As a property manager, you are responsible for the well-being of many tenants as well as their families, particularly regarding the welfare of the dwelling.
Hail, wind, snow, and heavy rainfall can bring a multitude of damages to your property. Although the forecast as well as potential threats to the property can be unpredictable, it is nevertheless highly important to be as proactive as possible and to err on the side of caution.
Here are 7 Tips for Storm Damage Prevention for Property Managers:
1. Document the State of Your Property Before the Storm
Prior to the oncoming storm, be sure to document the condition of your property as thoroughly as possible. Even though the property may not currently have any damage, it is beneficial to take note of the condition in order to compare and contrast it to its condition following inclement weather.
As safely as possible, take photos of the property and inspect the roof, siding, windows, screens, gutters, and downspouts. Photos before and after storms are instrumental when filing property insurance claims and working with the insurance adjusters.
2. Check for Potential Debris
Is the property in danger of potential debris from heavy winds? Debris can cause a significant amount of damage to the dwelling. This particularly applies to falling trees and limbs. Prior to a storm, check for nearby trees that may pose as a danger and contact local tree removal or trimming companies to assess potential threats and prevent damage.
3. Inspect the Gutters
Throughout the seasons, debris from trees such as leaves and twigs can build up and clog the gutters which can then prevent proper drainage. Clogged gutters can also damage fascia boards which can lead to water leaking through the house, damaging the walls and ceiling.
Make sure the gutters are clear of debris, especially before heavy rainfall.
4. Check for Drainage Issues in the Yard
Contact local landscaping experts to check for possible drainage problems that may lead to standing water or flooding. Heavy rainfall can often lead to flooding of basements or ground-level floors which can cause damage to carpets, drywall, personal contents, and so forth. What is even worse, interior water damage can eventually cause mold.
Prevention can consist of adding soil to low areas or installing drainage pipes to draw water away.
5. Protect Personal Property
Tenants should be aware that wind, hail, and snow can cause severe damage to personal contents if left outside during a storm. Moreover, wind can lift and carry items that could collide with the property and cause damage to the dwelling. Debris can also injure individuals or cause damage to vehicles.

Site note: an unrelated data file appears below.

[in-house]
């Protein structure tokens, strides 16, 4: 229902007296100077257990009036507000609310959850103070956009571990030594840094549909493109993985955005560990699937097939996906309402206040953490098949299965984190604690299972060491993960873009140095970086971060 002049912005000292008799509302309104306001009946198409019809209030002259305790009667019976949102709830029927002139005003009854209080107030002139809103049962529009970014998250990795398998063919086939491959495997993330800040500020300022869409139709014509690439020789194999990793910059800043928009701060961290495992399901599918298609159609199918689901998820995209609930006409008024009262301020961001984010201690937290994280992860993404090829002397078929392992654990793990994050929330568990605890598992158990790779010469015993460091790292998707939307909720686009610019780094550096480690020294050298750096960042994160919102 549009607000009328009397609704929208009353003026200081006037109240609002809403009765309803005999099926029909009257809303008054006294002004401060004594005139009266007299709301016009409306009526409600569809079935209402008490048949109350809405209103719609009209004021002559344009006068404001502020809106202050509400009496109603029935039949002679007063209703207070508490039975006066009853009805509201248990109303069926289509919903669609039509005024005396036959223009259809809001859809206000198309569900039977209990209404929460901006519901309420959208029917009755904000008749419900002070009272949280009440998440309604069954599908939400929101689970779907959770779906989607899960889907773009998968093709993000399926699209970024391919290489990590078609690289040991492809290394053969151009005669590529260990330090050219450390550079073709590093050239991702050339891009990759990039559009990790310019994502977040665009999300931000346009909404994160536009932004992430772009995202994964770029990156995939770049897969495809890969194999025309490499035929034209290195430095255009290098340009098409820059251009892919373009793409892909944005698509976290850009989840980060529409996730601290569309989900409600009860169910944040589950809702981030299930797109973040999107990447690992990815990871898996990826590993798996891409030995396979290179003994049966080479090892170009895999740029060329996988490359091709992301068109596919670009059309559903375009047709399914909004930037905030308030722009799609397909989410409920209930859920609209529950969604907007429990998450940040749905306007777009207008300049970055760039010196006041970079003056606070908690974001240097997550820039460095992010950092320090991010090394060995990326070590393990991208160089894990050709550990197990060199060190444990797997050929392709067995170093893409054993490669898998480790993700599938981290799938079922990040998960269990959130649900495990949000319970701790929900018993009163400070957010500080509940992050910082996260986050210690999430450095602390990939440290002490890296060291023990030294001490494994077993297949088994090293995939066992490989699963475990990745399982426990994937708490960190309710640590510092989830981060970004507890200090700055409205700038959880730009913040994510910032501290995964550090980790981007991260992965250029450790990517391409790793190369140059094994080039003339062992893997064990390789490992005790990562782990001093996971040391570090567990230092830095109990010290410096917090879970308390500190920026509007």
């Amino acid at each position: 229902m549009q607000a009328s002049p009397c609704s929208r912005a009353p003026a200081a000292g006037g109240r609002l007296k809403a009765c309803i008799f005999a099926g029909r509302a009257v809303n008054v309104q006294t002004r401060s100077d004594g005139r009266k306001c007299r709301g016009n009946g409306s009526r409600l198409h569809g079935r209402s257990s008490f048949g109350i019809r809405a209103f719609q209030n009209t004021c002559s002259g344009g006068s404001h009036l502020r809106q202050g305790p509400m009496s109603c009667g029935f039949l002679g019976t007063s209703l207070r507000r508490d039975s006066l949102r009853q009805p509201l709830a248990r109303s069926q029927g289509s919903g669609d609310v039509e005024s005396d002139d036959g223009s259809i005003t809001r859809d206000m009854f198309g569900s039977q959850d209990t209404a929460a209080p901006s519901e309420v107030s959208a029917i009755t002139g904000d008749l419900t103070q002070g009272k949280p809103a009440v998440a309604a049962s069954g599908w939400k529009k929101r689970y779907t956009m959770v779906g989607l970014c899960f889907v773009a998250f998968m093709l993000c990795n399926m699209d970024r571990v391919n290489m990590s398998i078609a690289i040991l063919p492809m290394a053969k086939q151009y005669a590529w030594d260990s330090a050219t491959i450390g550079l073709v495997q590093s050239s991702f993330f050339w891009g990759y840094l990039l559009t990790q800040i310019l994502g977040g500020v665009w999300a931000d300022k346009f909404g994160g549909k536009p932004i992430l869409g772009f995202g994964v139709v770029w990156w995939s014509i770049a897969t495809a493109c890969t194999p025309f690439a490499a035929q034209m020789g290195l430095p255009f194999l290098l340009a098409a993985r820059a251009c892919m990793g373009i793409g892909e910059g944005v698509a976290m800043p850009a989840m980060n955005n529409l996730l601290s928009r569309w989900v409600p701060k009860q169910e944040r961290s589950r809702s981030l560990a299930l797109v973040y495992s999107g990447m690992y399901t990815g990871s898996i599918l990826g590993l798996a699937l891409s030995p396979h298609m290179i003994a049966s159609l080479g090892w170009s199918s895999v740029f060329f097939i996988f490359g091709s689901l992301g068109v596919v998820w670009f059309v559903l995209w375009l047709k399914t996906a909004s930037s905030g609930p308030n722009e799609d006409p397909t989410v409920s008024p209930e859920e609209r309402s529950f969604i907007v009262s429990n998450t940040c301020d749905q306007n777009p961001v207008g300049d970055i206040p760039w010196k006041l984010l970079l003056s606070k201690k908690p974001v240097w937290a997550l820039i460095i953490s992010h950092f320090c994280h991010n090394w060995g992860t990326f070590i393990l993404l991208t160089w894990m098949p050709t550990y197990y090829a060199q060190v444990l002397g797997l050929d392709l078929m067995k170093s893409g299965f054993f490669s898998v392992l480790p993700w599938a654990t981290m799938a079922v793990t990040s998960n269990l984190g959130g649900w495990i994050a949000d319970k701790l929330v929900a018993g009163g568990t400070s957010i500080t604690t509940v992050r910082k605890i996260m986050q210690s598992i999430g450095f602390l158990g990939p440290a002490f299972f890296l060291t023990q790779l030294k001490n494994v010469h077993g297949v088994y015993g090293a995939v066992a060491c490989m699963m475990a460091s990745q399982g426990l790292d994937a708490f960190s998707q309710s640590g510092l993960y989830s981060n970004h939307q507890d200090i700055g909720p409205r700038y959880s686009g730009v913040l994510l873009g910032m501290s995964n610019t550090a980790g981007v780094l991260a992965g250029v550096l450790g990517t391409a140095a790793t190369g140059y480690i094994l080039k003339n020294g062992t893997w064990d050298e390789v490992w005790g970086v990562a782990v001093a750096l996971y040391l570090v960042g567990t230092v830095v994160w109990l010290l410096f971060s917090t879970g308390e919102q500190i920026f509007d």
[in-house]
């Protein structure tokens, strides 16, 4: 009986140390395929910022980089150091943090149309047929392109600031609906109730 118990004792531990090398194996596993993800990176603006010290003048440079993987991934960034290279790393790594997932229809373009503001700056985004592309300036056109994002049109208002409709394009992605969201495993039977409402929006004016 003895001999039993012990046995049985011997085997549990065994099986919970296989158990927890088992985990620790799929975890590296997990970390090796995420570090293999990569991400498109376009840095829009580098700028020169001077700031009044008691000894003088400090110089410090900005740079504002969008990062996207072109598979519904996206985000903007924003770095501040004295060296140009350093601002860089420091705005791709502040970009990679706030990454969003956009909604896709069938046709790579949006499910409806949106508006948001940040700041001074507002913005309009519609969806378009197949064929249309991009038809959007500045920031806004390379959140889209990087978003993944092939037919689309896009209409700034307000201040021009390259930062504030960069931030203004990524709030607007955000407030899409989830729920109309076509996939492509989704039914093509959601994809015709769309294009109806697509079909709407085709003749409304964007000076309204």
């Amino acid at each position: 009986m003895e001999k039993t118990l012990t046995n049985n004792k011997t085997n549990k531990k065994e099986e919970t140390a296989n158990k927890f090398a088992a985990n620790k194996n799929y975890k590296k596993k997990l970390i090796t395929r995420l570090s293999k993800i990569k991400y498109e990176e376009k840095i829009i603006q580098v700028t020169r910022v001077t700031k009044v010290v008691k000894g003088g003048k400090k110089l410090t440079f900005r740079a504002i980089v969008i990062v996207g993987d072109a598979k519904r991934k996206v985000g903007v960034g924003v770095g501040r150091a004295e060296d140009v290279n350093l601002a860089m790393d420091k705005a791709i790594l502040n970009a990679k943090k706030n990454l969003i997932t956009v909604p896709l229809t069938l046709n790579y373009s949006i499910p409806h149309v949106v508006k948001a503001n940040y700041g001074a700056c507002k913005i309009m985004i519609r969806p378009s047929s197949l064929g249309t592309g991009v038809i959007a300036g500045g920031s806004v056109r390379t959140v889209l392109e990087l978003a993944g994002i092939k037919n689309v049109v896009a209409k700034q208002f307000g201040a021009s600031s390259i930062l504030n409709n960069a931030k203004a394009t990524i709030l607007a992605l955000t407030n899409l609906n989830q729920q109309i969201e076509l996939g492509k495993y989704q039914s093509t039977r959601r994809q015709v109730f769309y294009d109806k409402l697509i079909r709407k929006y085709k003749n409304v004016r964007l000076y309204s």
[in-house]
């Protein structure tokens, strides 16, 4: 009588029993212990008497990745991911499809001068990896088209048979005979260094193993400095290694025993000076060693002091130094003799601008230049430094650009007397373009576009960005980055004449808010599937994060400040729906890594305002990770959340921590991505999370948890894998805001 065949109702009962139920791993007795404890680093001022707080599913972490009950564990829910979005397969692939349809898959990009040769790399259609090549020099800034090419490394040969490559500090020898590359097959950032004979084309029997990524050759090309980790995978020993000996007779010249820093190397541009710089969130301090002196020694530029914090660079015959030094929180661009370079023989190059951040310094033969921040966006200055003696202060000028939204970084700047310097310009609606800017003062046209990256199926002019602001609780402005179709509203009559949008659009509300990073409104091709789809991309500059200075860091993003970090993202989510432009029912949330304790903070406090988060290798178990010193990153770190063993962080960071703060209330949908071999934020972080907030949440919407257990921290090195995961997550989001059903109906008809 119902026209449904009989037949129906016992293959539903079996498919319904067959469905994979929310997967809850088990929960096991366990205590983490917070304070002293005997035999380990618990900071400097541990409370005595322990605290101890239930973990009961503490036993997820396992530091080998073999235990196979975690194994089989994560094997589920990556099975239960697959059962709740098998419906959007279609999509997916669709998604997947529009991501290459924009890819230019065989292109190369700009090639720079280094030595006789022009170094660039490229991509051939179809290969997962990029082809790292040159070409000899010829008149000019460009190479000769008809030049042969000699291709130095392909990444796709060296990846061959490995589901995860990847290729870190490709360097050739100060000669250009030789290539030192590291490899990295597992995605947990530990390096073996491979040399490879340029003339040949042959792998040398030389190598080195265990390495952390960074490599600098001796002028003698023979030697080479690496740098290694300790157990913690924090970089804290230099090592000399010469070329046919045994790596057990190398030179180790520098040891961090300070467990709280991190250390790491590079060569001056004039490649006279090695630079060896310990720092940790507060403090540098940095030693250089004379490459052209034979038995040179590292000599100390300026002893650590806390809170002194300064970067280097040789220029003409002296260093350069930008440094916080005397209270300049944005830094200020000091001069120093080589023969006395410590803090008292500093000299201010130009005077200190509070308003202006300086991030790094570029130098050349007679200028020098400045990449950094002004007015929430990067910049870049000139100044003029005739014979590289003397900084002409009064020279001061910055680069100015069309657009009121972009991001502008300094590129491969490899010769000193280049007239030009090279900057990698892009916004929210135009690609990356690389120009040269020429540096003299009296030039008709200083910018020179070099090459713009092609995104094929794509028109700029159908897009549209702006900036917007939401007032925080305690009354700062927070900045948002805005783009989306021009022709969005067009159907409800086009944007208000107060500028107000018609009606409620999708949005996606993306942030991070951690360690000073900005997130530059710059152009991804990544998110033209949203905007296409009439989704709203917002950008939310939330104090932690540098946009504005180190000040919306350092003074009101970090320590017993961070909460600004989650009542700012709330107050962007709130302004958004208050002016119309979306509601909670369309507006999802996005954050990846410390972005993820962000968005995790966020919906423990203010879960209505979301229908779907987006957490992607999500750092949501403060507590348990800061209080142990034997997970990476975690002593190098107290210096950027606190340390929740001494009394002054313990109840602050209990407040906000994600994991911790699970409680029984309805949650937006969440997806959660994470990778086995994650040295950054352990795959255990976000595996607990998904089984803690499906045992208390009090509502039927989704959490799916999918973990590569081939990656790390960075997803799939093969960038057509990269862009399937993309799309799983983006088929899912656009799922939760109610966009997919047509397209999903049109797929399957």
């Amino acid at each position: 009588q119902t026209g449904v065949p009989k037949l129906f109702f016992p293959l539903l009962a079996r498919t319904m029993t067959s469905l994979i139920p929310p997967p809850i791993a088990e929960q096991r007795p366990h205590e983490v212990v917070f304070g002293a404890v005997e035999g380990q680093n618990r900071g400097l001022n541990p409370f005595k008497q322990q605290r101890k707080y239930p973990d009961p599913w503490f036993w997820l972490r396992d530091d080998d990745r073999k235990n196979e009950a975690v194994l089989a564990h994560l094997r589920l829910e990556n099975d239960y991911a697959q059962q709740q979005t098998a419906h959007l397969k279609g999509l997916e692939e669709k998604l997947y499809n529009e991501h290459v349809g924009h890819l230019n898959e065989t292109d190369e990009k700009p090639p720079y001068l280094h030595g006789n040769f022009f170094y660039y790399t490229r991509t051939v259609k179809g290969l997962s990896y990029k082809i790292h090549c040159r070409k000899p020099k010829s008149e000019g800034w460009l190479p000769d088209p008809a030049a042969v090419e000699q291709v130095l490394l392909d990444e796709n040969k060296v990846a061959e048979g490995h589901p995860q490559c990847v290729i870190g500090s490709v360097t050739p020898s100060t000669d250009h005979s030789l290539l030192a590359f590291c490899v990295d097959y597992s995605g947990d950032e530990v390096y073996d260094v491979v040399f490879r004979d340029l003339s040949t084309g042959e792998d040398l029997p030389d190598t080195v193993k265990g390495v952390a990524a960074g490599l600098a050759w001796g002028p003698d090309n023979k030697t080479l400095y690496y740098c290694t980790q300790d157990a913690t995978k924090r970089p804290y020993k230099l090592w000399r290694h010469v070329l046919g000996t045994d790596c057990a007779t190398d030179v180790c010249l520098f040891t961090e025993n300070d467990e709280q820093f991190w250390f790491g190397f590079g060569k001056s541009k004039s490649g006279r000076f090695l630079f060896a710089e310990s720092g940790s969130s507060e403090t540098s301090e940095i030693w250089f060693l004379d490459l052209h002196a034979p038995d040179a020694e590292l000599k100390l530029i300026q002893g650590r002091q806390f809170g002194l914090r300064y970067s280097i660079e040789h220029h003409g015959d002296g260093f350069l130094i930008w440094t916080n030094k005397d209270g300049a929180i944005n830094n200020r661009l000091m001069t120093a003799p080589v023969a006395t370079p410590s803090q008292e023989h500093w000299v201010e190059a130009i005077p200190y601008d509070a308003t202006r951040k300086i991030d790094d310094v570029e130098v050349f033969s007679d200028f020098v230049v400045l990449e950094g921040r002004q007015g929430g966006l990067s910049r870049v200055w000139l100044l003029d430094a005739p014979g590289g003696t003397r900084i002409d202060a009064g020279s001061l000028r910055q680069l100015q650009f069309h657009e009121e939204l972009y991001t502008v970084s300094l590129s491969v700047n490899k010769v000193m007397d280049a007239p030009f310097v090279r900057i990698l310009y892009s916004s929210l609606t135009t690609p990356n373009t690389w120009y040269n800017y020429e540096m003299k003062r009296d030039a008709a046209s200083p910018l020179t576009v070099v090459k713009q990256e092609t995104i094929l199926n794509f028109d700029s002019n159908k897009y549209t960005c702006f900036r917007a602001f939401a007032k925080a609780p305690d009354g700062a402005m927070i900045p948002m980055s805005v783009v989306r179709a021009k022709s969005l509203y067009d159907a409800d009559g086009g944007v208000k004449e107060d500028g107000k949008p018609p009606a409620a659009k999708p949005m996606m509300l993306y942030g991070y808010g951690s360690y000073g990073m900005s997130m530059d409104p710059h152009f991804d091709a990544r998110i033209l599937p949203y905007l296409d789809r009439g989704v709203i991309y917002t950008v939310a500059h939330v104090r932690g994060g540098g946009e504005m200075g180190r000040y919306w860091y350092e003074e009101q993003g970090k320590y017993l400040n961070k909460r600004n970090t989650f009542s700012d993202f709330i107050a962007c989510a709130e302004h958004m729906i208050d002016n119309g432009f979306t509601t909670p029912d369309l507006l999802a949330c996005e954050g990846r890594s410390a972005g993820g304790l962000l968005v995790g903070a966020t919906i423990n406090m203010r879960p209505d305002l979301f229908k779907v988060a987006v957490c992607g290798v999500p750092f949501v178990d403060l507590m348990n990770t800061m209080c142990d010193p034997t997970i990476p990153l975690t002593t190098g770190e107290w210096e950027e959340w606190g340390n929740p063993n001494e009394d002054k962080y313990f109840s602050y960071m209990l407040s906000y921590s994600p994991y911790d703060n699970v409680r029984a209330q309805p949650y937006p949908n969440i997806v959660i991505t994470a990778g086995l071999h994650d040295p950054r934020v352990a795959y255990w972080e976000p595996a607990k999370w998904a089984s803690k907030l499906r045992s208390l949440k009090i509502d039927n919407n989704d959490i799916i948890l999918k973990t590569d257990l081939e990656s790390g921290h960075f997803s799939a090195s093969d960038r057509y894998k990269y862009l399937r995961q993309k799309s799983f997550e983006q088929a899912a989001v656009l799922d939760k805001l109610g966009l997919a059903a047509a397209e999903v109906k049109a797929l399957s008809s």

Prior to a storm, bring in items such as patio furniture, decor, garbage cans, etc. or tie down items such as trampolines which can easily blow away during windstorms.
6. Prevent Ice Damming
In the event of snow, ice dams can occur when the attic warms the roof thereby melting the snow and causing water to drip toward the eaves. Once it re-freezes, it creates an ice dam which leads to water backing up under the shingles or fascia boards where it can soak through the roof or walls causing interior damage.
According to roofing manufacturer CertainTeed, there are three ways in which to prevent ice damming:
- Insulation: proper attic insulation will minimize heat escape through the ceiling;
- Ventilation: adequate ventilation in the attic will help draw out the heat;
- Waterproofing: waterproofing shingle underlayment is resistant to water and helps prevent backed up water from leaking into your home.
Contact a local roofing contractor who can determine whether or not the roof is in need of ice damming prevention.
7. Contact the Insurance Carrier
Even if a storm has not yet occurred or has caused damage, it is highly beneficial to understand the insurance policy and familiarize yourself with the coverages and exclusions. The Property Owner can request a certified copy of the policy which thoroughly describes which perils are covered and which ones are not. This will help you and the tenants become more proactive when faced with pending inclement weather.
Inspecting the property before storms and understanding the insurance policy are great first steps to take when preparing for potential damaging weather. Do not wait until after the storm causes damage; stay alert and proactive in order to make the insurance claims process as simple as possible should the need arise.